December 2001

Layoffs in China China's railway ministry has laid off 100 000 workers this year and plans to cut another 20 000 employees next year in a bid to increase efficiency and profits. The number of railway employees will be reduced to 1,43m workers by the end of next year. Profit will reach 500 million yuan ($60 million) after the staff reductions. Next year's revenue will reach 140 billion yuan. (December 29th)

Albania-Serbia Link Reopened Albania reopened a railway on Friday the 28th that links Albania with Yugoslavia, and the rest of Europe via Montenegro - a connection that was closed 11 years ago, when Belgrade's actions against ethnic Albanians in Kosovo froze relations in the Balkan region. (December 29th)

Amtrak Critic Launches Salvo Joseph Vranich has an anti-Amtrak article in the Washington Post of December 23rd. He has written several books about American passenger rail, and supports rail but not Amtrak. Join in the discussion at Google. See also a book review. find (December 29th)

New Tunnels in Sweden As part of a large infrastructure package, the Swedish government has given the go-ahead to two major tunnel projects, one under Malmö for SEK 8,8bn which will connect to the Øresund bridge, and the other, costing 6,5bn, through the Hallandsås ridge. Neither show a favorable cost-benefit ratio, but the Malmö tunnel will reduce journey times locally and nationally, and endow Malmö with three new stations. The Halland tunnel will eliminate slippery leaves and steep inclines which are a problem for freight trains. It will also let passenger trains zip past curves. Work on the Halland tunnel was stopped in 1997 after an environmental scandal. See also the official page in English, and the official Hallandsås page with a PDF in English. (December 20th)

Get Off the Tracks Please

Three People Hit by Express Three teenagers walking on fenced track in Philadelphia were killed by an Acela moving at 160 km/h on Sunday the 16th. Three days earlier, another Amtrak train ran into a minivan in California and killed its seven occupants. Police officers provided graphic details of the scene. In September, a 71-year-old man was also killed by an Acela train while walking on railroad tracks near his home. The FRA has now issued a press release saying that during 2000, 463 people died while trespassing on railroad property, and 425 were killed in train-vehicle collisions. Nearly half of all grade crossing collisions occur where properly functioning flashing lights or gates are in place. See also Philadelphia Daily News story. (December 20th)

Trains Hit 13 Trespassers in Scotland Last Year Concerns have been raised about the number of fatalities due to trespassing on Scotland's railway network. "Trespassing is mostly carried out by 14 to 17-year-old boys and it is a social problem and not just a railway issue," said Gerald Kerr, head of Scotland's railway inspectorate. (December 18th)

Bombardier Wins Orders, Closes Plants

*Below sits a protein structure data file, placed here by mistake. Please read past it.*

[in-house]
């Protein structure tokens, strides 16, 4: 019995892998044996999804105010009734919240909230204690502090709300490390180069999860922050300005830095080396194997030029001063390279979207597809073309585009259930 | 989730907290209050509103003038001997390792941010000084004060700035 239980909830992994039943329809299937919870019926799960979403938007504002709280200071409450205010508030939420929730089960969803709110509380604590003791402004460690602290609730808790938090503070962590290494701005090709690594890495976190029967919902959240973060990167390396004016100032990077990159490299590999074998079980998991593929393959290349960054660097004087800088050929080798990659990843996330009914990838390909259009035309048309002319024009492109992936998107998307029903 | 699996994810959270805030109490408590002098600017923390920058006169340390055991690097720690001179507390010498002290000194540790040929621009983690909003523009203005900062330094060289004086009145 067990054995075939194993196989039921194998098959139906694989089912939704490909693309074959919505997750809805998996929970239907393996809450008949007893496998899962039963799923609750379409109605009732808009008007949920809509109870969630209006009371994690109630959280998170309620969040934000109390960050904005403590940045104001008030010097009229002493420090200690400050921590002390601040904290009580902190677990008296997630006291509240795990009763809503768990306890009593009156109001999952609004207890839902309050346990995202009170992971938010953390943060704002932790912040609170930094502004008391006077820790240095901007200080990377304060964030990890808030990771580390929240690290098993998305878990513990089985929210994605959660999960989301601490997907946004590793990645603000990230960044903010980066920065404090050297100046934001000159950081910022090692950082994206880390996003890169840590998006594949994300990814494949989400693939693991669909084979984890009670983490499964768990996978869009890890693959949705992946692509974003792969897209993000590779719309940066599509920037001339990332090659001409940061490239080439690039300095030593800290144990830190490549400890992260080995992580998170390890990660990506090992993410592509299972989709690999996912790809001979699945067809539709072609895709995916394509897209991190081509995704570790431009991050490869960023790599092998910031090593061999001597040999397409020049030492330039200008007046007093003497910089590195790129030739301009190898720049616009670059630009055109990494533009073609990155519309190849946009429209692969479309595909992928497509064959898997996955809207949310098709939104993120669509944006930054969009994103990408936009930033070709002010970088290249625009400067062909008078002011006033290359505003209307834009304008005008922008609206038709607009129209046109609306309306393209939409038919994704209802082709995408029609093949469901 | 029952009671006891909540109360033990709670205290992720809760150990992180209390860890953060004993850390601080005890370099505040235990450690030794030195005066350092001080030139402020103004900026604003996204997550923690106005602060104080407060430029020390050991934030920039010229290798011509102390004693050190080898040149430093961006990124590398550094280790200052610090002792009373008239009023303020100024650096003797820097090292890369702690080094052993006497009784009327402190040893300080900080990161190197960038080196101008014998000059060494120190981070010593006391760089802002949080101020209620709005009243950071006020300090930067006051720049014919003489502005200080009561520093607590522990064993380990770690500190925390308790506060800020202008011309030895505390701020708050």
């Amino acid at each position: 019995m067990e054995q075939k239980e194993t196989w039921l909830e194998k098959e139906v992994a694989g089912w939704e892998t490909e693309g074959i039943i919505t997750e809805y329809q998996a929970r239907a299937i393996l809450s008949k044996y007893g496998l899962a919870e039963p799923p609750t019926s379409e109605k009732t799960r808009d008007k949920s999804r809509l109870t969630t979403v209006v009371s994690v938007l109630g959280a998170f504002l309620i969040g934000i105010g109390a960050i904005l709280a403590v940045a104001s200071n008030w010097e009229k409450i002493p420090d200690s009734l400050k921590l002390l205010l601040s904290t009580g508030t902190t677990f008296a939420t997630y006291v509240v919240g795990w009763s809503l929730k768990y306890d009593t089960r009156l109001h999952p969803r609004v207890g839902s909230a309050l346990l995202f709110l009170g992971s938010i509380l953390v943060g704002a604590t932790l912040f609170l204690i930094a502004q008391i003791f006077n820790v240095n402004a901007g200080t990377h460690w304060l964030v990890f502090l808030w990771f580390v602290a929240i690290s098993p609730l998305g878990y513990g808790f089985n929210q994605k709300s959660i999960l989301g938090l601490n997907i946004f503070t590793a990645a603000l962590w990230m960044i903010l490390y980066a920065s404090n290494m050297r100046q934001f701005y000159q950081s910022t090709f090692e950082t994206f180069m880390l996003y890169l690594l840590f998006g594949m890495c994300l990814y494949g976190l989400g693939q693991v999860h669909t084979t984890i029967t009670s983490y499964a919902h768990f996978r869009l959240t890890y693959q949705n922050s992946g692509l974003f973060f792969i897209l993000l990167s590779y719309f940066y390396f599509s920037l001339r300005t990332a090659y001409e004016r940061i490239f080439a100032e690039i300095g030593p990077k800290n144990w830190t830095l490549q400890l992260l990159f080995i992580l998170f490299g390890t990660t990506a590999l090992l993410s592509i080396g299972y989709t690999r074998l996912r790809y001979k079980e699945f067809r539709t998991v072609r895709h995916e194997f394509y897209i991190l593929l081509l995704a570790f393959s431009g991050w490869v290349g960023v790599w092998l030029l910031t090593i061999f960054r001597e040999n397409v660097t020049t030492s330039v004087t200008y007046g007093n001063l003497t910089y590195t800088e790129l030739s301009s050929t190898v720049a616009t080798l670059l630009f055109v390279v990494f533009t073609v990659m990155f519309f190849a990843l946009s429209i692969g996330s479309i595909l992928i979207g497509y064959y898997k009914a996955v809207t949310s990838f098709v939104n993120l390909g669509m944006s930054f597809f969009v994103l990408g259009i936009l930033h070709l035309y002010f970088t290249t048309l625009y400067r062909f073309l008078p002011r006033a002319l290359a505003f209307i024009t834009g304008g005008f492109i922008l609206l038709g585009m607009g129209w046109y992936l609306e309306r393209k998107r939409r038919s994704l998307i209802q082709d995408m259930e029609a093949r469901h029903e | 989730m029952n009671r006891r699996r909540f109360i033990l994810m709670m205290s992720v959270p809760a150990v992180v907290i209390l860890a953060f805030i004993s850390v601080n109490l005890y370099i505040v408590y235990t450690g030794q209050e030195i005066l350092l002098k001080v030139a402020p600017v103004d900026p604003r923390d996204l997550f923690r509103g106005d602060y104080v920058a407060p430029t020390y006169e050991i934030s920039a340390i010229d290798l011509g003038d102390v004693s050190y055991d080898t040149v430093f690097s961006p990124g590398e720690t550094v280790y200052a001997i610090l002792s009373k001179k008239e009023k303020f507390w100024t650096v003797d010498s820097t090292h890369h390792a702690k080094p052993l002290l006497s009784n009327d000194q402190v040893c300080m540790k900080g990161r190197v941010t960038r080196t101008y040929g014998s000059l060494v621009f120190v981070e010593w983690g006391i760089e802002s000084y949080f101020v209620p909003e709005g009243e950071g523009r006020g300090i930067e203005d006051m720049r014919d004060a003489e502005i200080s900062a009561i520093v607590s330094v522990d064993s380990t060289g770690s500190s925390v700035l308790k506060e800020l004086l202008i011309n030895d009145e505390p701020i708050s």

click for enlargementBiggest-Ever Contract for Bombardier Bombardier Transportation has nailed its most lucrative contract ever, a C$2.3bn order for 500 regional 160 km/h trains for French SNCF. The articulated trains have a continuous low floor and come in diesel, electric or bi-modal versions. Designed and produced by Bombardier at its Crespin plant in France, the trains will be delivered starting in 2004 at a rate that will gradually reach eight trains per month. It's the biggest contract that SNCF has ever awarded to a foreign company. "Protected regional suppliers are no longer going to be favoured if they can't compete," a Banc of America analyst said. See also Bombardier's press release, Swedish story, and a great company backgrounder in French. (December 14th)

Bombardier In Shenzen Metro Deal In China, Bombardier is partnering with Changchun Car to build 114 metro cars, forming 19 trains, for the city of Shenzen for a total of C$222m. The first train will be manufactured in Hennigsdorf, Germany, the others in China. A Bombardier plant in Västerås, Sweden, will provide propulsion equipment for the trains. And in France, Bombardier is building 18 more double-decker TGV trains with Alstom. The additional order means the French railway will have 82 of the double-decker TGV trains by 2006, SNCF said. See also press releases from Bombardier and Alstom. (December 3rd)

Bombardier Builds 29 Trains for Oz Bombardier will build 29 two-car diesel units for train operator National Express to expand Victoria's passenger rail services. The deal also covers maintenance of the trains for the next 15 years. The firm order is worth C$339 million, but the contract also carries options for 10 additional two-car units, which could make the deal worth up to C$455 million. The stainless steel trains will be built at Bombardier's Dandenong plant in Victoria, with deliveries scheduled between October 2004 and July 2006. See also the press release. (November 23rd)